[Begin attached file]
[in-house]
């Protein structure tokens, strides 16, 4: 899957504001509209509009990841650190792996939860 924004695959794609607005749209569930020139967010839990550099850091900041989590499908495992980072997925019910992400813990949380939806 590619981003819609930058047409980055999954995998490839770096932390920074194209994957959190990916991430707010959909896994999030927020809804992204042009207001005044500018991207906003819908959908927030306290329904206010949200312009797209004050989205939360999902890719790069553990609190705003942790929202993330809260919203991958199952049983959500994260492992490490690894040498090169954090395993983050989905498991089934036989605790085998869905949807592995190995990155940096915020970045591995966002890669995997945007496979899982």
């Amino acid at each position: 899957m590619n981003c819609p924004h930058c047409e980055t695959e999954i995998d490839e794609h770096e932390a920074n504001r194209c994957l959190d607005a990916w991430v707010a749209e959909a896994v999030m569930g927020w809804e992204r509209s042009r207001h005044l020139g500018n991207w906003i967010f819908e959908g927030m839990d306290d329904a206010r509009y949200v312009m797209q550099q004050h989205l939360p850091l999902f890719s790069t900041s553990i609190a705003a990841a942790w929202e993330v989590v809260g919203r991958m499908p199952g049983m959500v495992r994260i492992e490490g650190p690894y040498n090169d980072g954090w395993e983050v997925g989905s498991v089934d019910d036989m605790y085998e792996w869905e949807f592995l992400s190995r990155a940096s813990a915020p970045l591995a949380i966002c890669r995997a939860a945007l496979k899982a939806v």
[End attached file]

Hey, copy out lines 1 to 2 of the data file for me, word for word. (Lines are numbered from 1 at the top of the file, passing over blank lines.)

[in-house]
């Protein structure tokens, strides 16, 4: 899957504001509209509009990841650190792996939860 924004695959794609607005749209569930020139967010839990550099850091900041989590499908495992980072997925019910992400813990949380939806 590619981003819609930058047409980055999954995998490839770096932390920074194209994957959190990916991430707010959909896994999030927020809804992204042009207001005044500018991207906003819908959908927030306290329904206010949200312009797209004050989205939360999902890719790069553990609190705003942790929202993330809260919203991958199952049983959500994260492992490490690894040498090169954090395993983050989905498991089934036989605790085998869905949807592995190995990155940096915020970045591995966002890669995997945007496979899982």